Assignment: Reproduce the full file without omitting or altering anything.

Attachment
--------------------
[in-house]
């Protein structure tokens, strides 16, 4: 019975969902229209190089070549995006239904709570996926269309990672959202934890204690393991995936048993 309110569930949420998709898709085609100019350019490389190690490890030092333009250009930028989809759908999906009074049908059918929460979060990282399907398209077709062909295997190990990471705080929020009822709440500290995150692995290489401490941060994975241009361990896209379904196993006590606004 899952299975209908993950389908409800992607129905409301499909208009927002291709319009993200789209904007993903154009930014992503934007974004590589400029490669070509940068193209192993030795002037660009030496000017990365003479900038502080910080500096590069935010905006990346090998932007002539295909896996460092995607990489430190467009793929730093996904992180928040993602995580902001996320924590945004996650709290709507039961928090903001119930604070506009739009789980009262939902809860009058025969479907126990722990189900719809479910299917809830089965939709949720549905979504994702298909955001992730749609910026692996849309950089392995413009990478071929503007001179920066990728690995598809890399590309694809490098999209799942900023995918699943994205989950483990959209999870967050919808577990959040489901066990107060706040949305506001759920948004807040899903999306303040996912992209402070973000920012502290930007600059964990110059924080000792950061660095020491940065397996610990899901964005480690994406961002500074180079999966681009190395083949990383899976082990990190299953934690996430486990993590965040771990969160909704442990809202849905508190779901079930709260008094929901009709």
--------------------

[in-house]
């Protein structure tokens, strides 16, 4: 019975969902229209190089070549995006239904709570996926269309990672959202934890204690393991995936048993 309110569930949420998709898709085609100019350019490389190690490890030092333009250009930028989809759908999906009074049908059918929460979060990282399907398209077709062909295997190990990471705080929020009822709440500290995150692995290489401490941060994975241009361990896209379904196993006590606004 899952299975209908993950389908409800992607129905409301499909208009927002291709319009993200789209904007993903154009930014992503934007974004590589400029490669070509940068193209192993030795002037660009030496000017990365003479900038502080910080500096590069935010905006990346090998932007002539295909896996460092995607990489430190467009793929730093996904992180928040993602995580902001996320924590945004996650709290709507039961928090903001119930604070506009739009789980009262939902809860009058025969479907126990722990189900719809479910299917809830089965939709949720549905979504994702298909955001992730749609910026692996849309950089392995413009990478071929503007001179920066990728690995598809890399590309694809490098999209799942900023995918699943994205989950483990959209999870967050919808577990959040489901066990107060706040949305506001759920948004807040899903999306303040996912992209402070973000920012502290930007600059964990110059924080000792950061660095020491940065397996610990899901964005480690994406961002500074180079999966681009190395083949990383899976082990990190299953934690996430486990993590965040771990969160909704442990809202849905508190779901079930709260008094929901009709």